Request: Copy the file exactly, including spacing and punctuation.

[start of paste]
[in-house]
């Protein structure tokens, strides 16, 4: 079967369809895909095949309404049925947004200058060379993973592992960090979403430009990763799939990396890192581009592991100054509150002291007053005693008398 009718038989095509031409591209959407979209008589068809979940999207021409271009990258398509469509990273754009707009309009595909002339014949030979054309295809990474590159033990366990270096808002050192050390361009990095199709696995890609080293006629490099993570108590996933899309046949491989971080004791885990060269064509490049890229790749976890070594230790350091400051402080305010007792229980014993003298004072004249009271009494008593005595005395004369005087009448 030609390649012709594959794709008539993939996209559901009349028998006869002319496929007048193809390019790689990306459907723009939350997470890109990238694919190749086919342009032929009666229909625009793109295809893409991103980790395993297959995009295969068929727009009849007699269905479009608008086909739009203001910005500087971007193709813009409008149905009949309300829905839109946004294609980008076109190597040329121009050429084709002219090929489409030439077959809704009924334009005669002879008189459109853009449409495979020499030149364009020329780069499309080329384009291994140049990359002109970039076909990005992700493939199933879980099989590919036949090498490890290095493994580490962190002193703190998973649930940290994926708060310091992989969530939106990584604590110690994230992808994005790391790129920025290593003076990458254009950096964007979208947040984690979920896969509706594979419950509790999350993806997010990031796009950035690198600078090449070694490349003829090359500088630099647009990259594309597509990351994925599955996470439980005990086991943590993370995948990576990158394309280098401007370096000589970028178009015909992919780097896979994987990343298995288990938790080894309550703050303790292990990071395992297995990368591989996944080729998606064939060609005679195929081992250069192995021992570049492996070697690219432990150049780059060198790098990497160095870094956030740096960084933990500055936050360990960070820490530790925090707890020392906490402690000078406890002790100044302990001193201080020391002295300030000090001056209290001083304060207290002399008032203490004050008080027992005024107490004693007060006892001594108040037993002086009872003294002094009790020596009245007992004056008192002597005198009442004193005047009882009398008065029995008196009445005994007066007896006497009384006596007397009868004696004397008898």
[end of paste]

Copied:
[in-house]
């Protein structure tokens, strides 16, 4: 079967369809895909095949309404049925947004200058060379993973592992960090979403430009990763799939990396890192581009592991100054509150002291007053005693008398 009718038989095509031409591209959407979209008589068809979940999207021409271009990258398509469509990273754009707009309009595909002339014949030979054309295809990474590159033990366990270096808002050192050390361009990095199709696995890609080293006629490099993570108590996933899309046949491989971080004791885990060269064509490049890229790749976890070594230790350091400051402080305010007792229980014993003298004072004249009271009494008593005595005395004369005087009448 030609390649012709594959794709008539993939996209559901009349028998006869002319496929007048193809390019790689990306459907723009939350997470890109990238694919190749086919342009032929009666229909625009793109295809893409991103980790395993297959995009295969068929727009009849007699269905479009608008086909739009203001910005500087971007193709813009409008149905009949309300829905839109946004294609980008076109190597040329121009050429084709002219090929489409030439077959809704009924334009005669002879008189459109853009449409495979020499030149364009020329780069499309080329384009291994140049990359002109970039076909990005992700493939199933879980099989590919036949090498490890290095493994580490962190002193703190998973649930940290994926708060310091992989969530939106990584604590110690994230992808994005790391790129920025290593003076990458254009950096964007979208947040984690979920896969509706594979419950509790999350993806997010990031796009950035690198600078090449070694490349003829090359500088630099647009990259594309597509990351994925599955996470439980005990086991943590993370995948990576990158394309280098401007370096000589970028178009015909992919780097896979994987990343298995288990938790080894309550703050303790292990990071395992297995990368591989996944080729998606064939060609005679195929081992250069192995021992570049492996070697690219432990150049780059060198790098990497160095870094956030740096960084933990500055936050360990960070820490530790925090707890020392906490402690000078406890002790100044302990001193201080020391002295300030000090001056209290001083304060207290002399008032203490004050008080027992005024107490004693007060006892001594108040037993002086009872003294002094009790020596009245007992004056008192002597005198009442004193005047009882009398008065029995008196009445005994007066007896006497009384006596007397009868004696004397008898």